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The Debunker: Sergey Lavrov Rewrites Soviet History
Civil Georgia, Tbilisi / 24 Oct.'17 / 13:58

Sergey Lavrov in Sochi, October 16, 2017. Photo: MFA Russia

The Debunker - Civil Georgia’s new product - tracks and analyzes the disinformation on Georgia and its occupied regions. The Debunker topics are selected by Civil Georgia editorial team to meet the core themes that we cover in our articles. We then uncover legal, conceptual and technical facts underpinning the topic at hand and provide detailed analysis to our readers.


Our first entry scrutinizes the statement of Sergey Lavrov, Foreign Minister of the Russian Federation, made during his speech on the sidelines of the 19th World Festival of Youth and Students in Sochi on October 16. 

Responding to the question on the possibility of unification of South Ossetia and North Ossetia (a republic in the North Caucasus) within the Russian Federation, Sergey Lavrov posited: “in the Soviet Union, as you are aware, this was the case – there was a united Ossetia and then, it was divided into two by an arbitrary decision. Back then many things were transferred from one republic to another, including Crimea, in disregard of the Soviet Constitution.”

With that, Sergey Lavrov made a claim that at some point during the Soviet period the territory of Tskhinvali Region/South Ossetia was transferred to Georgia from a supposed “united Ossetia” that existed within Russia.


After centuries of existing within the borders of the Kingdom of Georgia, the eastern Georgian Kingdom of Kartli, Tiflis [Tbilisi] Governorate of the Russian Empire, and, during 1918-1921, the first independent democratic republic of Georgia, the territory of modern-day Tskhinvali Region/South Ossetia was occupied together with the rest of the Georgian republic by the Soviet Russian armies as a result of the Soviet-Georgian War of February-March 1921.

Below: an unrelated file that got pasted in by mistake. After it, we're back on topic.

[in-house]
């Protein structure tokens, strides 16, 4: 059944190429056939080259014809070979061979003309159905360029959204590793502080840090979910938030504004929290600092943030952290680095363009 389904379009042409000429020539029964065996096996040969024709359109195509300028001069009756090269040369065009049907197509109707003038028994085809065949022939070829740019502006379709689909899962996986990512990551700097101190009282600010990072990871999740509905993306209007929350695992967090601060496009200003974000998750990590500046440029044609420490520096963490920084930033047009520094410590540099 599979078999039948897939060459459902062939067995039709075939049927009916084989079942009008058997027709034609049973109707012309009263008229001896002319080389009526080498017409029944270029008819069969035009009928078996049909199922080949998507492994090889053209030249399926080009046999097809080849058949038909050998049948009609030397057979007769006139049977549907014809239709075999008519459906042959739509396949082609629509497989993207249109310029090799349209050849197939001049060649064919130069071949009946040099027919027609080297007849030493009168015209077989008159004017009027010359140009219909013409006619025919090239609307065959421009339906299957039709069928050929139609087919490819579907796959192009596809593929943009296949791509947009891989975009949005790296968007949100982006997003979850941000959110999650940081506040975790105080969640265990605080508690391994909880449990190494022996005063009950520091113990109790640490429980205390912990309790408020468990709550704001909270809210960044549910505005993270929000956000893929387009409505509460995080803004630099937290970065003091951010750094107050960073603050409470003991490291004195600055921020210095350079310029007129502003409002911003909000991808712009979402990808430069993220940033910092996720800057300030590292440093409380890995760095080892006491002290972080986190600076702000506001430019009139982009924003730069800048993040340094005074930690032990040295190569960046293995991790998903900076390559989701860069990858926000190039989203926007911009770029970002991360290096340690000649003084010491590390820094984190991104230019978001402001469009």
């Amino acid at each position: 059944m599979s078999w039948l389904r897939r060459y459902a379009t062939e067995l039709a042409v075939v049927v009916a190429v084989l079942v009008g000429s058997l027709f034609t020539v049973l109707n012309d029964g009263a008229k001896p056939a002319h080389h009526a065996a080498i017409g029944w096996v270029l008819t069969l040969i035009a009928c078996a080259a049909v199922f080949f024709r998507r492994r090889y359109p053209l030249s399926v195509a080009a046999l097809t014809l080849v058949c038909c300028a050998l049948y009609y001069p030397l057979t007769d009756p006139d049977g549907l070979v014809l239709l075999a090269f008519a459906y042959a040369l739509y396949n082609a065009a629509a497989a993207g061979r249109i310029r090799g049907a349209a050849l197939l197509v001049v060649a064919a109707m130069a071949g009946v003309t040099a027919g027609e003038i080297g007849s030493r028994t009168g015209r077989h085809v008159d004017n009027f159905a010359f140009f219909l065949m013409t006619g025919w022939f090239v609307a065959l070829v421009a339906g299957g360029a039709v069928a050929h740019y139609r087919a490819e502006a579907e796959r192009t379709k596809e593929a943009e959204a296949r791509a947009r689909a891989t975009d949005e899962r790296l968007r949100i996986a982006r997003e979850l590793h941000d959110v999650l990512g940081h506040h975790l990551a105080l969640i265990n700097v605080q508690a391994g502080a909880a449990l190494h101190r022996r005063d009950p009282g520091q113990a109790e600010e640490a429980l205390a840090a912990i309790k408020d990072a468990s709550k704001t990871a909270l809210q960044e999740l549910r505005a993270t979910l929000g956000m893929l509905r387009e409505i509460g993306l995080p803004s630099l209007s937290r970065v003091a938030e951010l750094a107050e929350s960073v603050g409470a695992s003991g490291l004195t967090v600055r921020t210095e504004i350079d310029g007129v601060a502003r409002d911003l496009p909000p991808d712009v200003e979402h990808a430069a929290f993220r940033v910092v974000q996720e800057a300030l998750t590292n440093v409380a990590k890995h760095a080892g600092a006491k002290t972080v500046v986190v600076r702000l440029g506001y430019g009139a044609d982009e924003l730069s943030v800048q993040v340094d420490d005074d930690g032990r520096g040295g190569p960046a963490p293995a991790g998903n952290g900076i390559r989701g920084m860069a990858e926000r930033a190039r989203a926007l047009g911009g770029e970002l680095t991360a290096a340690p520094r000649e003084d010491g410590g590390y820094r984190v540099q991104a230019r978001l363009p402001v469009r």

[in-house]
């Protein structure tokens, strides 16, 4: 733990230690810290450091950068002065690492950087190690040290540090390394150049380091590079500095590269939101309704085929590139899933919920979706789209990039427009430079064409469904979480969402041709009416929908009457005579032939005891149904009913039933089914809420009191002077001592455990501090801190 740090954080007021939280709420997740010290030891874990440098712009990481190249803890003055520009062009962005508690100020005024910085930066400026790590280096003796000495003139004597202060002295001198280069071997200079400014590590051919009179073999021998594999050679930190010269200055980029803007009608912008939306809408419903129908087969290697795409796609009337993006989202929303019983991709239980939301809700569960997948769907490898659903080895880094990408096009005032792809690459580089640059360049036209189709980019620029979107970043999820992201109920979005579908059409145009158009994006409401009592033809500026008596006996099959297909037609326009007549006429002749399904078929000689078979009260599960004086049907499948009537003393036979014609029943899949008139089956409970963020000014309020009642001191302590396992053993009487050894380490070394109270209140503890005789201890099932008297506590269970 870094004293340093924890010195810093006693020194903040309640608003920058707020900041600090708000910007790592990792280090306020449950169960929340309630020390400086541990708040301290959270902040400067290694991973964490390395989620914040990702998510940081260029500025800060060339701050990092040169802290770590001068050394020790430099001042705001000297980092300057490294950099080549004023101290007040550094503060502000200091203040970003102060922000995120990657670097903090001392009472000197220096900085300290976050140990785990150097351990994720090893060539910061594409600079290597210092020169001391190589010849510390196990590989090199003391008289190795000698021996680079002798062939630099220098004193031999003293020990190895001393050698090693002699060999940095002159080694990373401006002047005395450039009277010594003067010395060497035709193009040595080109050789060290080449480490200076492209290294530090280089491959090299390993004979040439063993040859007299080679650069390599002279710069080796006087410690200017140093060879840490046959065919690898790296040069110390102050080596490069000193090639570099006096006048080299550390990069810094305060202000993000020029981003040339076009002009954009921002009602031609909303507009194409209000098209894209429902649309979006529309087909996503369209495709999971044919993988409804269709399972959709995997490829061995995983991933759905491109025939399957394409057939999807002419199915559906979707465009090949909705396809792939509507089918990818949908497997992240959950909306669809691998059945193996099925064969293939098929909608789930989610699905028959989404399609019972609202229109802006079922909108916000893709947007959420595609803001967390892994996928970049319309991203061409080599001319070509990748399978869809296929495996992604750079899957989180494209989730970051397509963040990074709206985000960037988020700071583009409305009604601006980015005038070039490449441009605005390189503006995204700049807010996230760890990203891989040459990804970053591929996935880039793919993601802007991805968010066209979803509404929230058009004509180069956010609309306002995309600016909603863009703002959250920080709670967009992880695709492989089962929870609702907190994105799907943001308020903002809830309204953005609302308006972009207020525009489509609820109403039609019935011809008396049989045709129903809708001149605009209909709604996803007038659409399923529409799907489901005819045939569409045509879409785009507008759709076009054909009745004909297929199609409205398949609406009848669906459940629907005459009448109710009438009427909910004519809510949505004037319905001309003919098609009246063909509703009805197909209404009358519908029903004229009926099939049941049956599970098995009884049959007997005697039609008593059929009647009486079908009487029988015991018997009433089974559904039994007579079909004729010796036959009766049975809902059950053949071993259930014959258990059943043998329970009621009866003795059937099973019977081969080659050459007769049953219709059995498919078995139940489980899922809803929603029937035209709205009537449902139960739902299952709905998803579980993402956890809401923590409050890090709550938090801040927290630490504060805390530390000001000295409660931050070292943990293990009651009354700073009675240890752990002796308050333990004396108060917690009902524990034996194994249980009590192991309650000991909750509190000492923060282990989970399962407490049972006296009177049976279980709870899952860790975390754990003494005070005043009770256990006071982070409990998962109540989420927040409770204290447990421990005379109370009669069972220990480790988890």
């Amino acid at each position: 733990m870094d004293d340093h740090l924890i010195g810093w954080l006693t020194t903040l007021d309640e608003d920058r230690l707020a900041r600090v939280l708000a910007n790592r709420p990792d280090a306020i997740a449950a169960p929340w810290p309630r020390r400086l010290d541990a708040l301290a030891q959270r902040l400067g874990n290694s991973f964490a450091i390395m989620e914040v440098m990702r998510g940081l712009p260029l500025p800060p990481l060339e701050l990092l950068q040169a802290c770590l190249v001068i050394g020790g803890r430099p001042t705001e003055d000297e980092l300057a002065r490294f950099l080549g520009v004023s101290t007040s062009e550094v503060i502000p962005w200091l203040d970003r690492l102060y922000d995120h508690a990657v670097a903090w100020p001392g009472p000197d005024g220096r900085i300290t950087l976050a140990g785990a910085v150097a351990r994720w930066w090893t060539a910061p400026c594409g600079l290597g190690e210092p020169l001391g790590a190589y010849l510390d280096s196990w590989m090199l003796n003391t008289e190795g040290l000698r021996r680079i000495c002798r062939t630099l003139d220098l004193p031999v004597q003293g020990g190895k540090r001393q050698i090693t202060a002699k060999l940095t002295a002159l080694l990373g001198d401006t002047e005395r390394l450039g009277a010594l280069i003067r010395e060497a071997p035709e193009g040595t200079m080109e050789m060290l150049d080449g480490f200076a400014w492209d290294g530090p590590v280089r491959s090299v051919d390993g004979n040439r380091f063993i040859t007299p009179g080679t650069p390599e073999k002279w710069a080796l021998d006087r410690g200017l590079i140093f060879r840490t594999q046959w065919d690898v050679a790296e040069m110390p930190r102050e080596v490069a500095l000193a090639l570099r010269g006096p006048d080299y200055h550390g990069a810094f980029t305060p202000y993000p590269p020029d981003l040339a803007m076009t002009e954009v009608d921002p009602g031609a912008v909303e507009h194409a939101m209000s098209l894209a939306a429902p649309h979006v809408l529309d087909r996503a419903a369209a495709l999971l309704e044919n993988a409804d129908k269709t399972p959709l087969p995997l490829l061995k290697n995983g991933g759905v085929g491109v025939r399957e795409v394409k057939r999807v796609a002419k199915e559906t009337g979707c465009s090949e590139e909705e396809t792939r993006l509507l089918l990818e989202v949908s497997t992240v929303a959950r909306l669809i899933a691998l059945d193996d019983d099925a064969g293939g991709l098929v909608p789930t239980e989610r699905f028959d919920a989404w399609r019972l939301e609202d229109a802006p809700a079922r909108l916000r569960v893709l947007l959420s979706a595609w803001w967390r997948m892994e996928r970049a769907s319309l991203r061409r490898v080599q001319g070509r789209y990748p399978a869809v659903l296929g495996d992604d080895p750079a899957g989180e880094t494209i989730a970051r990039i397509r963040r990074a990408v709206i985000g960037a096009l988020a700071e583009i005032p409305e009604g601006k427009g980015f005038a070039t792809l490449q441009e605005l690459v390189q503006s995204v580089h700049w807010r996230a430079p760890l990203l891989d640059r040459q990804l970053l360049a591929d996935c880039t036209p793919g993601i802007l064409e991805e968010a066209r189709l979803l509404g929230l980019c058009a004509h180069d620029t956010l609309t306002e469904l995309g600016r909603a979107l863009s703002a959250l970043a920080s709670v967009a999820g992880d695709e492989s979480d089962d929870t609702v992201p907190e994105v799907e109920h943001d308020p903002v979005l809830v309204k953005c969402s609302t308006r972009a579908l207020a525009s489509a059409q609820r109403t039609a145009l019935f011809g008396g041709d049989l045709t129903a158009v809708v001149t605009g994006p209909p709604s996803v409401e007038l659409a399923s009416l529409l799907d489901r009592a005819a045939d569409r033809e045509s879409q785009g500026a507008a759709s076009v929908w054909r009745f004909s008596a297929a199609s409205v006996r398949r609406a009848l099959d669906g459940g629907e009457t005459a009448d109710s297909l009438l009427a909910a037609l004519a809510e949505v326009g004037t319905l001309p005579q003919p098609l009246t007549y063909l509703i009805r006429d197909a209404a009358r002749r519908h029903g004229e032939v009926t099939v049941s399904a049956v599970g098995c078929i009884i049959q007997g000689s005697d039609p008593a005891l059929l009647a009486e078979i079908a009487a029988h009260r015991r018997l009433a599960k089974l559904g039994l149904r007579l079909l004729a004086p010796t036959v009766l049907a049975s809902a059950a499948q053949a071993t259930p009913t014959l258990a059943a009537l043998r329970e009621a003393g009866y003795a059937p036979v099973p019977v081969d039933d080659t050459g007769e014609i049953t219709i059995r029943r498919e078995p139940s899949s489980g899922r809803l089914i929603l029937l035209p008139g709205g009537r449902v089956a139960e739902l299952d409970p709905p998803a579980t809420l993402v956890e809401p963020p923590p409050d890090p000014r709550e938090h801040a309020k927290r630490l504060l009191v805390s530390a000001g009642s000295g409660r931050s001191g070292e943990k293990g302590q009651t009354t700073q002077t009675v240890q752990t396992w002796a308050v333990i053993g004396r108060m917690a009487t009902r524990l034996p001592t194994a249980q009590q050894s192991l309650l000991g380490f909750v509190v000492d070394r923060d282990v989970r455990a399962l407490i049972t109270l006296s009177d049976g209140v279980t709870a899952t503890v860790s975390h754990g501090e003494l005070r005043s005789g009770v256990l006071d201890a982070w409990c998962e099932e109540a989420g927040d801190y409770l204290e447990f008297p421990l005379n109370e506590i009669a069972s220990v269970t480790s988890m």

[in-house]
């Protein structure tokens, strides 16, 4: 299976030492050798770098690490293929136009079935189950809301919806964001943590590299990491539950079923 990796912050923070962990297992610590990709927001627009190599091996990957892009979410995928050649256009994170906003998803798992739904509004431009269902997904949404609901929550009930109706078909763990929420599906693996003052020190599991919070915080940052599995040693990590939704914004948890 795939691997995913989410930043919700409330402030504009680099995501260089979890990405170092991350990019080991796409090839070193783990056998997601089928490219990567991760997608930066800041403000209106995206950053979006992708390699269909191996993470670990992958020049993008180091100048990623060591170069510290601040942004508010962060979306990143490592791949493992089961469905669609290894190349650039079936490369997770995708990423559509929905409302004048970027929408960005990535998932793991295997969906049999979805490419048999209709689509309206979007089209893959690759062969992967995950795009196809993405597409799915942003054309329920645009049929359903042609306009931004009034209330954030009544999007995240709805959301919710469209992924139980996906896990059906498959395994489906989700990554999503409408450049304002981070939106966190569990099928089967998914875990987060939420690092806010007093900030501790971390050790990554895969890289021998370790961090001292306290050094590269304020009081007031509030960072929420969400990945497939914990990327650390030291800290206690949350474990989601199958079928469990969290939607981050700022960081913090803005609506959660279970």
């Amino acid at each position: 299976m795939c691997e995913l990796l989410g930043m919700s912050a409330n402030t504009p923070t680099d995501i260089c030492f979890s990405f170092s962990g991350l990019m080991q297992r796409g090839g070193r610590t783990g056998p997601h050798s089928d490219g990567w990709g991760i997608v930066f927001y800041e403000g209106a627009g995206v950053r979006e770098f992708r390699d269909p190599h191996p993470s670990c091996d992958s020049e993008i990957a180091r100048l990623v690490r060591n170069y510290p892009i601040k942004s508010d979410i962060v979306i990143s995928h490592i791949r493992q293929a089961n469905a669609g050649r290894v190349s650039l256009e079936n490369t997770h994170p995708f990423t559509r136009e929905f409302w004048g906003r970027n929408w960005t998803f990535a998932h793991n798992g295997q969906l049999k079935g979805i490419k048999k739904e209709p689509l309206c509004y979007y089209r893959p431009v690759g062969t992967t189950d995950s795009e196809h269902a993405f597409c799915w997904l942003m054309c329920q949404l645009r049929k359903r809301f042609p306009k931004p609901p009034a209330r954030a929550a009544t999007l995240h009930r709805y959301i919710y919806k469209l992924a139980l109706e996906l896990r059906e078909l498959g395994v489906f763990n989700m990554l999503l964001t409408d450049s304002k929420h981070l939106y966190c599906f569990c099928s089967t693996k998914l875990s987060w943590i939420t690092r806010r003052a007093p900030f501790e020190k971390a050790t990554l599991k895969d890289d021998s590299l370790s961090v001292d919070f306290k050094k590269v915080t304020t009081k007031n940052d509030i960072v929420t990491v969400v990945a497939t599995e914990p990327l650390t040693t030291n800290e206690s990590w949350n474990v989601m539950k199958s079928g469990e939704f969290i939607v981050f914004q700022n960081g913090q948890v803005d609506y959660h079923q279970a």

Georgian Soviet Socialist Republic, 1922. Photo: National Archives of Georgia 

Throughout the entire Soviet period, South Ossetia existed within the Georgian Soviet Socialist Republic, as the country was called by the Soviet Constitution. The Soviet Union adopted three constitutions after being formally established in 1922 - in 1924, 1936 and 1977.

The Soviet Constitution of 1924 did not detail administrative units within the constituent “republics” of the USSR. Their status was regulated by the constitutions of the “republics.” In the case of Georgia, the Soviet Georgian constitution was adopted one year after the country’s occupation by the Russian Bolshevik troops - in March 1922. In its Article 1, the constitution explicitly states that “the South Ossetian Autonomous Oblast” was a constituent part of the Georgian Socialist Soviet Republic.

Article 9 of the second Soviet Georgian constitution, adopted in 1927, says exactly the same thing. 

Georgian Soviet Socialist Republic, 1939. Photo: National Archives of Georgia

In the constitutions of the Soviet Union of 1936 and 1977, the status of administrative units within the “republics” of the USSR is defined directly.

The Soviet Constitution of 1936 lists South Ossetia within Georgia in its Article 25. None of this constitution’s subsequent amendments, introduced between 1936 and the adoption of a new constitution in 1977, change anything in the text of Article 25.

The Soviet Constitution of 1977 also states directly that “the South Ossetian Autonomous Oblast is part of the Georgian Soviet Socialist Republic” in Article 87. Just as was in the case of the 1936 constitution, no later amendments of the constitution of 1977 change anything regarding the status of South Ossetia, including the very last version of the Soviet Constitution adopted in December 1990.


No administrative unit encompassing both North Ossetia and Tskhinvali Region/South Ossetia has ever existed - neither within the Soviet Union, nor during any other historical period.

Therefore, Sergey Lavrov’s statement has no factual basis at all, and blatantly contradicts all basic historical facts regarding the status of South Ossetia within the USSR, including all Soviet legal documents that touch upon South Ossetia.

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